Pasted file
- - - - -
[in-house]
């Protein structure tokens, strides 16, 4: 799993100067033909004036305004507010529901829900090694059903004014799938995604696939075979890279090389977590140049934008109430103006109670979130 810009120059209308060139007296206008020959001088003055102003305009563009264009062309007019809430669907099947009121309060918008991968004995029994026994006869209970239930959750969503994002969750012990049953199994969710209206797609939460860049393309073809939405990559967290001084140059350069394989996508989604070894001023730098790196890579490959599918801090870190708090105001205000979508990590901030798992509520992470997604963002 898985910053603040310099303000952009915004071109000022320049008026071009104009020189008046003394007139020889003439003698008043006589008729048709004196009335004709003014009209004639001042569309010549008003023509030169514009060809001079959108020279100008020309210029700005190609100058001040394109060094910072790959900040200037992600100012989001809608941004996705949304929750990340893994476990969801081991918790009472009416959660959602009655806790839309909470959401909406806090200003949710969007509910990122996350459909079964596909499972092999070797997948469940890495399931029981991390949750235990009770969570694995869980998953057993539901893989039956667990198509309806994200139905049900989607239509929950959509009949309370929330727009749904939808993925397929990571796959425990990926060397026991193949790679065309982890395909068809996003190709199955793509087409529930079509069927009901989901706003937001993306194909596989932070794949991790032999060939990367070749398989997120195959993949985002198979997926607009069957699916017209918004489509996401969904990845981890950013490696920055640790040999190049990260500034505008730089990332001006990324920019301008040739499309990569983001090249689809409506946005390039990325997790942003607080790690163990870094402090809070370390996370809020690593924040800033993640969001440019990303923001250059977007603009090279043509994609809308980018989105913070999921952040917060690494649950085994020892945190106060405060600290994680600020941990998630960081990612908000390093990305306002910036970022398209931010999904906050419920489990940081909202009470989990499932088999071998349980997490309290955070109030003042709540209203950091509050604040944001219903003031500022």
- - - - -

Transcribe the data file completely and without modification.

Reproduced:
[in-house]
């Protein structure tokens, strides 16, 4: 799993100067033909004036305004507010529901829900090694059903004014799938995604696939075979890279090389977590140049934008109430103006109670979130 810009120059209308060139007296206008020959001088003055102003305009563009264009062309007019809430669907099947009121309060918008991968004995029994026994006869209970239930959750969503994002969750012990049953199994969710209206797609939460860049393309073809939405990559967290001084140059350069394989996508989604070894001023730098790196890579490959599918801090870190708090105001205000979508990590901030798992509520992470997604963002 898985910053603040310099303000952009915004071109000022320049008026071009104009020189008046003394007139020889003439003698008043006589008729048709004196009335004709003014009209004639001042569309010549008003023509030169514009060809001079959108020279100008020309210029700005190609100058001040394109060094910072790959900040200037992600100012989001809608941004996705949304929750990340893994476990969801081991918790009472009416959660959602009655806790839309909470959401909406806090200003949710969007509910990122996350459909079964596909499972092999070797997948469940890495399931029981991390949750235990009770969570694995869980998953057993539901893989039956667990198509309806994200139905049900989607239509929950959509009949309370929330727009749904939808993925397929990571796959425990990926060397026991193949790679065309982890395909068809996003190709199955793509087409529930079509069927009901989901706003937001993306194909596989932070794949991790032999060939990367070749398989997120195959993949985002198979997926607009069957699916017209918004489509996401969904990845981890950013490696920055640790040999190049990260500034505008730089990332001006990324920019301008040739499309990569983001090249689809409506946005390039990325997790942003607080790690163990870094402090809070370390996370809020690593924040800033993640969001440019990303923001250059977007603009090279043509994609809308980018989105913070999921952040917060690494649950085994020892945190106060405060600290994680600020941990998630960081990612908000390093990305306002910036970022398209931010999904906050419920489990940081909202009470989990499932088999071998349980997490309290955070109030003042709540209203950091509050604040944001219903003031500022």